DENVER (CBS4) – As property tax soars, state lawmakers rush to pass a bill in the final days of the legislative session to curb the pain.
It would reduce property tax increases by $700 million over the next two years, saving the average homeowner $274 dollars a year and small business owners about $1,200. But Representative Colin Larson calls it a bait and switch.
“We negotiated $700 million in relief that was supposed to be relief in property taxes. It was not supposed to be robbing Peter to pay Paul,” said Larson.
The bill has Democrat and Republican co-sponsors and takes $225 million in future tax refunds and gives it to local governments and schools to help make up for some of the lost tax revenue. Larson says that wasn’t part of the deal.
He and business executives with Colorado Concern spent weeks negotiating the bill with the Governor and Democratic lawmakers. The business group was working on a ballot measure to cap property tax increases to 3% a year but agreed to pull it in exchange for the bill and a commitment to work on a permanent solution.
Larson says the Governor didn’t keep his word.
“When you look someone in the eye and you say this is the deal, you stick to deal and that’s what we’re asking for. That’s what I think the Governor should deliver and if he doesn’t, then I think the people of Colorado need to know that this is how the Governor deals,” Larson said.
One of the sponsors of the bill, Senator Chris Hansen, says it provides promised property tax relief, but he says it shouldn’t come at the expense of K-12 education, which he says is what would happen if they used general fund money to backfill the tax revenue.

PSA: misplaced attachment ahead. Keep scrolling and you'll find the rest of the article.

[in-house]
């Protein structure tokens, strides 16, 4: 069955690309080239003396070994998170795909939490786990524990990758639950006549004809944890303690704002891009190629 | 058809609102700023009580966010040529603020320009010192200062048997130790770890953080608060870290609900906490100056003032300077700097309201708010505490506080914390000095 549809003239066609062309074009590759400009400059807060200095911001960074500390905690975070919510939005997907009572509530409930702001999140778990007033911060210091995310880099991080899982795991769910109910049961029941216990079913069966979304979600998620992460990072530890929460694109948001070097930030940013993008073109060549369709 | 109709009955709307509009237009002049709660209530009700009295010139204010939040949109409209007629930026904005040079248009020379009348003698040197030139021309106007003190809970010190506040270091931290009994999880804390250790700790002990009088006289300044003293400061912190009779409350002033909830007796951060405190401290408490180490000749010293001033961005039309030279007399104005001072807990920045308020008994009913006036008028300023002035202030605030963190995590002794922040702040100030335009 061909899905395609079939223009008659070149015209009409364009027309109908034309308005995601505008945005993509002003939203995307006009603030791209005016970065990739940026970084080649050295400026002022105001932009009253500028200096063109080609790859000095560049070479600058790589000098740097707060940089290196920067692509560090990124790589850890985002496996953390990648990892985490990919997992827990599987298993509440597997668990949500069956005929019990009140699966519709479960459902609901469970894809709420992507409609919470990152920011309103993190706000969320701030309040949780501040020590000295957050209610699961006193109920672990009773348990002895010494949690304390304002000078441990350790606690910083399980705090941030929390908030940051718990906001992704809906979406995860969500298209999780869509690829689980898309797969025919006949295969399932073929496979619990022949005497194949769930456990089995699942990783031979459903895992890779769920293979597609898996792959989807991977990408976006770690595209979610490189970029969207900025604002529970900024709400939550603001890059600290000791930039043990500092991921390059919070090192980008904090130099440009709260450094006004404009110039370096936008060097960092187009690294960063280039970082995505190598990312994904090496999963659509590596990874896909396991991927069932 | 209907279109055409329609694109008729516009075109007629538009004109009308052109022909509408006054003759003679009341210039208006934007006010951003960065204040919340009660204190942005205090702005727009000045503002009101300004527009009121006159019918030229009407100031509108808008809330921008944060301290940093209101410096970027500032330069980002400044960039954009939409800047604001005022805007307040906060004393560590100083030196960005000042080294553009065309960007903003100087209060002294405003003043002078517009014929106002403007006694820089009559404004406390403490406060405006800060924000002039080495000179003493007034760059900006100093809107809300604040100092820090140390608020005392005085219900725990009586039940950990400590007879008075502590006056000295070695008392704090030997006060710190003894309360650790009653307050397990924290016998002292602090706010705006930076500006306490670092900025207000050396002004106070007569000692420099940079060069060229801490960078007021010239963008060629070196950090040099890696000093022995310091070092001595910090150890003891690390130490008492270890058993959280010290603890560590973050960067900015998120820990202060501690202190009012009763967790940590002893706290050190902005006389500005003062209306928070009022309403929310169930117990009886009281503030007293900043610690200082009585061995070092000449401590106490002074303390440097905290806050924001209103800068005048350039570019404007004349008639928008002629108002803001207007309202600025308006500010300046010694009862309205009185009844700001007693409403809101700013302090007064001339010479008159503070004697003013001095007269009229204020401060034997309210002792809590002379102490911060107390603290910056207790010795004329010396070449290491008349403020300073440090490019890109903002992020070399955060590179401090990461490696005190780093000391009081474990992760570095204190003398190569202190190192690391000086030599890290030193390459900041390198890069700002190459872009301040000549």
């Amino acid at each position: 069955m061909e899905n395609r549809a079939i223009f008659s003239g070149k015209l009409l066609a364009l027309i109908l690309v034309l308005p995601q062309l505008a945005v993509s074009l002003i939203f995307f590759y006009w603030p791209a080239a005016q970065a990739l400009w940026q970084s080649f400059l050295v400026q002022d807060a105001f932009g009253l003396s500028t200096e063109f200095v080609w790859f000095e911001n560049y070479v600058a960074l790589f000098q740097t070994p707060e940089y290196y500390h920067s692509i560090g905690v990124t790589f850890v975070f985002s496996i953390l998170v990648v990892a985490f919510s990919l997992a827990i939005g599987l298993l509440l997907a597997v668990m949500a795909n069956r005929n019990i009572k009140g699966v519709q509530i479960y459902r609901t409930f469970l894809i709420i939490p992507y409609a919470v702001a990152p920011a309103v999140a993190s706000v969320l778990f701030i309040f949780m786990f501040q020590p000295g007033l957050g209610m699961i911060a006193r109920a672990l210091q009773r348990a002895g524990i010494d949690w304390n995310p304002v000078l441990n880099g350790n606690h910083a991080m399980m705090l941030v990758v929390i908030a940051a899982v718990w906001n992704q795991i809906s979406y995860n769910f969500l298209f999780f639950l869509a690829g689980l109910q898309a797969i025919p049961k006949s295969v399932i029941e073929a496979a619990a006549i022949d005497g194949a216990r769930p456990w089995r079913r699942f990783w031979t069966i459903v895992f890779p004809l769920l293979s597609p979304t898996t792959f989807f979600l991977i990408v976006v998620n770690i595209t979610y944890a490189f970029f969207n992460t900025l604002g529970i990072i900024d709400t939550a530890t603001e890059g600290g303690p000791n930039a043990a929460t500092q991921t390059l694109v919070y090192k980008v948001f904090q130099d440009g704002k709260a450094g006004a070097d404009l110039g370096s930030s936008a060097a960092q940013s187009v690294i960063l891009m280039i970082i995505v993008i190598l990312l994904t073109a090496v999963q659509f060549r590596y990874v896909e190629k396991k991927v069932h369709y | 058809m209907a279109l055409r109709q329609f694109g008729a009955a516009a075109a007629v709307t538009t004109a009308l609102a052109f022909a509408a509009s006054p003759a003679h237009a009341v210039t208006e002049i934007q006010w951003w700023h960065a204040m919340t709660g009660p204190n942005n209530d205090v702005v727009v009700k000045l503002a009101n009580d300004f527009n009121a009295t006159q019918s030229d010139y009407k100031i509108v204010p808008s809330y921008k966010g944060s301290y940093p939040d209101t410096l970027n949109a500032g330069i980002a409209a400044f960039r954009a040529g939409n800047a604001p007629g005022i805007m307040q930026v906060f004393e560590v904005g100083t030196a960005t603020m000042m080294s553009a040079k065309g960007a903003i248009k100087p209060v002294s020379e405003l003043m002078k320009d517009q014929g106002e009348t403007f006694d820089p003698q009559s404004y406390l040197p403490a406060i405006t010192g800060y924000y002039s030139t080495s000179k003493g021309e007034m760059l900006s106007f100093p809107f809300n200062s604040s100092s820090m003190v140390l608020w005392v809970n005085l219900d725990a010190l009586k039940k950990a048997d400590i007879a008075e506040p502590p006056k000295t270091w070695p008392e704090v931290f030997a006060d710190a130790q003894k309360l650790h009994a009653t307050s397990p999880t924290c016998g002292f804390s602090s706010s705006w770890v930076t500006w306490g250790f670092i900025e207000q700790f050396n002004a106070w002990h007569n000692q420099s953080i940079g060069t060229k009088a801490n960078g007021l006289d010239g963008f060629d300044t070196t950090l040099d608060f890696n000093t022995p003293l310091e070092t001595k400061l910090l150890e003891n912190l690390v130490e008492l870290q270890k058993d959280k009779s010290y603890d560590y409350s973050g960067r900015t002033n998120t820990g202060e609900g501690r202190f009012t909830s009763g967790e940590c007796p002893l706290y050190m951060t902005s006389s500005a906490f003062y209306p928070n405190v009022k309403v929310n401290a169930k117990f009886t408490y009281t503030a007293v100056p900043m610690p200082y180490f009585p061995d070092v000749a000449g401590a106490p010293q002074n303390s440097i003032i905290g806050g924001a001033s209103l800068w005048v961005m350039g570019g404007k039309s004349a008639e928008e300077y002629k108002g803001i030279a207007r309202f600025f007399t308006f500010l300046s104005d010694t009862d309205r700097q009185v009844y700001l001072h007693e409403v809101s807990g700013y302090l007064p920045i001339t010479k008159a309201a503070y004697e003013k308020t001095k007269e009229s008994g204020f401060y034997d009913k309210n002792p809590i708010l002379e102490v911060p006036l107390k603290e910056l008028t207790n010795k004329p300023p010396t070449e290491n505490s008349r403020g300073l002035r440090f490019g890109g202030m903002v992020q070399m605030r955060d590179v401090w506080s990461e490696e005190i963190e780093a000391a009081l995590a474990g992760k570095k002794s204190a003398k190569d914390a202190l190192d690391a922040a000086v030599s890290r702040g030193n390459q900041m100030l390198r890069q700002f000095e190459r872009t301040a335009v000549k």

“What I would ask Representative Larson is, what schools do you want us to close? The problem is the marginal dollar in the state budget, and I can say this with certainty as the Vice-Chair of the Joint Budget Committee, comes out of K-12. That is where we have to cut,” said Hansen.
Larson says, since the bill doesn’t live up to the agreement, two ballot measures to cap property taxes are back on the table. Hansen says if they go forward, the Democratic legislature would go so far as to call a special session to refer its own countermeasure to the ballot.
“I think it’s so important that we stay away from fixed formulas in the constitution because the economy goes up, the economy goes down, our funding needs change, and that’s what the people of Colorado have hired the legislature to do is to adjust, think carefully about the economic data, and make a good decision on the balance between taxation and the services people require,” said Larson.
Property taxes are expected to increase 13% next year and double that the following year. Even if the bill passes, homeowners will still see their taxes go up, they just won’t go up as much.
The bill passed the Senate. It will be heard by a House committee Friday. The legislative session ends next Wednesday.
SECTION: Making Ends Meet